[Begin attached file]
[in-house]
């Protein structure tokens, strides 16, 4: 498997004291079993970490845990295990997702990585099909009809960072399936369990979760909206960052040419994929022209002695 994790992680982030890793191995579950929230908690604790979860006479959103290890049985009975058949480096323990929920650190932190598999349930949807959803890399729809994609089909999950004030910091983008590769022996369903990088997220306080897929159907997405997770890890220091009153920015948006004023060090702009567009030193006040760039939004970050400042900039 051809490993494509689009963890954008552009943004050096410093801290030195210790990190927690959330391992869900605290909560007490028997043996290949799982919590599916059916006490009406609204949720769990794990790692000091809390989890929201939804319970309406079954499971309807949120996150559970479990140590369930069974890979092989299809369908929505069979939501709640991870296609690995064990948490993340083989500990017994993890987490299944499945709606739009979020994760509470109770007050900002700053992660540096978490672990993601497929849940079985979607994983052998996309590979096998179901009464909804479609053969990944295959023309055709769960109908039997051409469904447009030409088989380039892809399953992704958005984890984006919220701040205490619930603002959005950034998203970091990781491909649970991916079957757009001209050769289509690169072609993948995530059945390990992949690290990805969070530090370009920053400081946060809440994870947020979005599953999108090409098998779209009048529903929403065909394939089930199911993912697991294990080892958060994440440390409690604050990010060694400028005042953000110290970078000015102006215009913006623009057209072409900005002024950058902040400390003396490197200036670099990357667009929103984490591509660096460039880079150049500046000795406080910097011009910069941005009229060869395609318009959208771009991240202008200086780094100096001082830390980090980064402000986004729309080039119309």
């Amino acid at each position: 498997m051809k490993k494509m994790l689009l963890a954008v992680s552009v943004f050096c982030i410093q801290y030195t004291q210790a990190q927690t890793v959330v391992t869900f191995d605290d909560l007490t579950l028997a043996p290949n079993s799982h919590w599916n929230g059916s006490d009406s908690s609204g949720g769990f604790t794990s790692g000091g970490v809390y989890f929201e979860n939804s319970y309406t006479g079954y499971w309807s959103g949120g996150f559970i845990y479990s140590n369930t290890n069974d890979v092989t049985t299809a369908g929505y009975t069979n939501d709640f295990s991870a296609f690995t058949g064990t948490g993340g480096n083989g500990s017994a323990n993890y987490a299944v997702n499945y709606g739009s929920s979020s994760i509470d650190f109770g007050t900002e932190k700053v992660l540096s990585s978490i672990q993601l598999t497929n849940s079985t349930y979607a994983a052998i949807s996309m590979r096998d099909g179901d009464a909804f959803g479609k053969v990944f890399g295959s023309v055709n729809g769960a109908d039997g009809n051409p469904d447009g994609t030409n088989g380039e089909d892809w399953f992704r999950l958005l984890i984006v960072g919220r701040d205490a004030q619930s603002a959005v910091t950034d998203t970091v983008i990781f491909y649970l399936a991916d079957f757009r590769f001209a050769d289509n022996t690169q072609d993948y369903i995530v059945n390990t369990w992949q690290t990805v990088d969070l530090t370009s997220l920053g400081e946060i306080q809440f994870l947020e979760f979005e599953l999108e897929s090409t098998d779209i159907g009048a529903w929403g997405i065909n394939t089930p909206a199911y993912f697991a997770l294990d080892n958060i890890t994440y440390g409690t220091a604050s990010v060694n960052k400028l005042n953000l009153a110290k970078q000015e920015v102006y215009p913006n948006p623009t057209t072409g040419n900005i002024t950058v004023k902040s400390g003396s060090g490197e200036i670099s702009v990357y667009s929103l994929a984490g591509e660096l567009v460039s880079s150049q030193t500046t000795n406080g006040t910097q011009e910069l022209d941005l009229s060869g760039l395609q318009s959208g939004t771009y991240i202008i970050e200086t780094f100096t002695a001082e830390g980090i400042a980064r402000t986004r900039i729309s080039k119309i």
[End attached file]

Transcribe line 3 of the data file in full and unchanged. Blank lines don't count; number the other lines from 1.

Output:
């Amino acid at each position: 498997m051809k490993k494509m994790l689009l963890a954008v992680s552009v943004f050096c982030i410093q801290y030195t004291q210790a990190q927690t890793v959330v391992t869900f191995d605290d909560l007490t579950l028997a043996p290949n079993s799982h919590w599916n929230g059916s006490d009406s908690s609204g949720g769990f604790t794990s790692g000091g970490v809390y989890f929201e979860n939804s319970y309406t006479g079954y499971w309807s959103g949120g996150f559970i845990y479990s140590n369930t290890n069974d890979v092989t049985t299809a369908g929505y009975t069979n939501d709640f295990s991870a296609f690995t058949g064990t948490g993340g480096n083989g500990s017994a323990n993890y987490a299944v997702n499945y709606g739009s929920s979020s994760i509470d650190f109770g007050t900002e932190k700053v992660l540096s990585s978490i672990q993601l598999t497929n849940s079985t349930y979607a994983a052998i949807s996309m590979r096998d099909g179901d009464a909804f959803g479609k053969v990944f890399g295959s023309v055709n729809g769960a109908d039997g009809n051409p469904d447009g994609t030409n088989g380039e089909d892809w399953f992704r999950l958005l984890i984006v960072g919220r701040d205490a004030q619930s603002a959005v910091t950034d998203t970091v983008i990781f491909y649970l399936a991916d079957f757009r590769f001209a050769d289509n022996t690169q072609d993948y369903i995530v059945n390990t369990w992949q690290t990805v990088d969070l530090t370009s997220l920053g400081e946060i306080q809440f994870l947020e979760f979005e599953l999108e897929s090409t098998d779209i159907g009048a529903w929403g997405i065909n394939t089930p909206a199911y993912f697991a997770l294990d080892n958060i890890t994440y440390g409690t220091a604050s990010v060694n960052k400028l005042n953000l009153a110290k970078q000015e920015v102006y215009p913006n948006p623009t057209t072409g040419n900005i002024t950058v004023k902040s400390g003396s060090g490197e200036i670099s702009v990357y667009s929103l994929a984490g591509e660096l567009v460039s880079s150049q030193t500046t000795n406080g006040t910097q011009e910069l022209d941005l009229s060869g760039l395609q318009s959208g939004t771009y991240i202008i970050e200086t780094f100096t002695a001082e830390g980090i400042a980064r402000t986004r900039i729309s080039k119309i």